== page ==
GPA33 is a colorectal cancer (CRC) antigen with unique retention properties after huA33-mediated tumor targeting. We tested a pretargeted radioimmunotherapy (PRIT) approach for CRC using a tetravalent bispecific antibody with dual specificity for GPA33 tumor antigen and DOTA-Bn-(radiolanthanide metal) complex. PRIT was optimized in vivo by titrating sequential intravenous doses of huA33-C825, the dextran-based clearing agent, and the C825 haptens {sup 177}Lu-or {sup 86}Y-DOTA-Bn in mice bearing the SW1222 subcutaneous (s.c.) CRC xenograft model. Using optimized PRIT, therapeutic indices (TIs) for tumor radiation-absorbed dose of 73 (tumor/blood) and 12 (tumor/kidney) were achieved. Estimated absorbed doses (cGy/MBq) to tumor, blood, liver, spleen, and kidney for single-cycle PRIT were 65.8, 0.9 (TI 73), 6.3 (TI 10), 6.6 (TI 10), and 5.3 (TI 12), respectively. Two cycles of PRIT (66.6 or 111 MBq {sup 177}Lu-DOTA-Bn) were safe and effective, with a complete response of established s.c. tumors (100 - 700 mm{sup 3}) in nine of nine mice, with two mice alive without recurrence at >140 days. Tumor log kill in this model was estimated to be 2.1 - 3.0 based on time to 500-mm{sup 3} tumor recurrence. In addition, PRIT dosimetry/diagnosis was performed by PET imaging of the positron-emitting DOTA hapten {sup 86}Y-DOTA-Bn. We have developed anti-GPA33 PRIT as a triple-step theranostic strategy for preclinical detection, dosimetry, and safe targeted radiotherapy of established human colorectal mouse xenografts. (orig.)

  8. Theranostic pretargeted radioimmunotherapy of colorectal cancer xenografts in mice using picomolar affinity 86Y- or 177Lu-DOTA-Bn binding scFv C825/GPA33 IgG bispecific immunoconjugates

    International Nuclear Information System (INIS)

    Cheal, Sarah M.; Lee, Sang-gyu; Punzalan, Blesida; Larson, Steven M.; Xu, Hong; Guo, Hong-fen; Chalasani, Sandhya; Carrasquillo, Jorge A.; Fung, Edward K.; Jungbluth, Achim; Zanzonico, Pat B.; O'Donoghue, Joseph; Smith-Jones, Peter M.; Wittrup, K.D.; Cheung, Nai-Kong V.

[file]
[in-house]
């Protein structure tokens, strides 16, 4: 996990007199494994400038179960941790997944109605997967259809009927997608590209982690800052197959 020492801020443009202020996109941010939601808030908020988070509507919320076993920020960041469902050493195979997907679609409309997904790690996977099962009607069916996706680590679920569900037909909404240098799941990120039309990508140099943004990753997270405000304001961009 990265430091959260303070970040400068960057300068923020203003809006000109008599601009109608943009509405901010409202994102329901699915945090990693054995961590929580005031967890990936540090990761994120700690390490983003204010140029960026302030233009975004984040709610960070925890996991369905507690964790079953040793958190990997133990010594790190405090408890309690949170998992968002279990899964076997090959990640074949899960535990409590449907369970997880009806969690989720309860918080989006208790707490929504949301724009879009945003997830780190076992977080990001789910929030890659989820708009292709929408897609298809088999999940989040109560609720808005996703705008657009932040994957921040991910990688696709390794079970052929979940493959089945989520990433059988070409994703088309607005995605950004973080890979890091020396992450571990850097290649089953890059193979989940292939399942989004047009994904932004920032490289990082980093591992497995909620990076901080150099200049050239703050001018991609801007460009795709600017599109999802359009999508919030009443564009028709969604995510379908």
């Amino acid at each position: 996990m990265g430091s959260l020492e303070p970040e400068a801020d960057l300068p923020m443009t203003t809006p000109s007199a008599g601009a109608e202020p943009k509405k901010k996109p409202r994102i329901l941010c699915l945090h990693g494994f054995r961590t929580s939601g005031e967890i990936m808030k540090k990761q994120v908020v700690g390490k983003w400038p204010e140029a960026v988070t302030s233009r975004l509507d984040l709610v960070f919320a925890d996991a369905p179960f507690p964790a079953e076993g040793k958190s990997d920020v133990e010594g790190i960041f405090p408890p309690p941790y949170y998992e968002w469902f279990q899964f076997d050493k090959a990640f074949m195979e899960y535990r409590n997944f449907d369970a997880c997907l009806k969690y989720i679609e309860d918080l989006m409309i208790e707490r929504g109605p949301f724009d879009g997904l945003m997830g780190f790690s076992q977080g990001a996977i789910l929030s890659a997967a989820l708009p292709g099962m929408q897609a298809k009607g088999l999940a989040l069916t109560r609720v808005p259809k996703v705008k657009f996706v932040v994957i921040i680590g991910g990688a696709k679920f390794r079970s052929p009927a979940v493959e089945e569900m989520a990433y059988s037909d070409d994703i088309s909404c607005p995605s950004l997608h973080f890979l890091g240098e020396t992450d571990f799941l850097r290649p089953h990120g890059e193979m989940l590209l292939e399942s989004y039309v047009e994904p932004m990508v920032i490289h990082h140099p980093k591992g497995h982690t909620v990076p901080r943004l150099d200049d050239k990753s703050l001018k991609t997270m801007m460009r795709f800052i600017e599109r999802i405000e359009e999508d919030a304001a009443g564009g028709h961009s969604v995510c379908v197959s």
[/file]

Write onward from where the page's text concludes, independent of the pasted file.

2016-01-01

    GPA33 is a colorectal cancer (CRC) antigen with unique retention properties after huA33-mediated tumor targeting. We tested a pretargeted radioimmunotherapy (PRIT) approach for CRC using a tetravalent bispecific antibody with dual specificity for GPA33 tumor antigen and DOTA-Bn-(radiolanthanide metal) complex. PRIT was optimized in vivo by titrating sequential intravenous doses of huA33-C825, the dextran-based clearing agent, and the C825 haptens 177 Lu-or 86 Y-DOTA-Bn in mice bearing the SW1222 subcutaneous (s.c.) CRC xenograft model. Using optimized PRIT, therapeutic indices (TIs) for tumor radiation-absorbed dose of 73 (tumor/blood) and 12 (tumor/kidney) were achieved. Estimated absorbed doses (cGy/MBq) to tumor, blood, liver, spleen, and kidney for single-cycle PRIT were 65.8, 0.9 (TI 73), 6.3 (TI 10), 6.6 (TI 10), and 5.3 (TI 12), respectively. Two cycles of PRIT (66.6 or 111 MBq 177 Lu-DOTA-Bn) were safe and effective, with a complete response of established s.c. tumors (100 - 700 mm 3 ) in nine of nine mice, with two mice alive without recurrence at >140 days. Tumor log kill in this model was estimated to be 2.1 - 3.0 based on time to 500-mm 3 tumor recurrence. In addition, PRIT dosimetry/diagnosis was performed by PET imaging of the positron-emitting DOTA hapten 86 Y-DOTA-Bn. We have developed anti-GPA33 PRIT as a triple-step theranostic strategy for preclinical detection, dosimetry, and safe targeted radiotherapy of established human colorectal mouse xenografts. (orig.)

  9. Theranostic pretargeted radioimmunotherapy of colorectal cancer xenografts in mice using picomolar affinity Y-86- or Lu-177-DOTA-Bn binding scFv C825/GPA33 IgG bispecific immunoconjugates

    Science.gov (United States)

    Cheal, Sarah M.; Xu, Hong; Guo, Hong-fen; Lee, Sang-gyu; Punzalan, Blesida; Chalasani, Sandhya; Fung, Edward K.; Jungbluth, Achim; Zanzonico, Pat B.; Carrasquillo, Jorge A.; O’Donoghue, Joseph; Smith-Jones, Peter M.; Wittrup, K. Dane; Cheung, Nai-Kong V.; Larson, Steven M.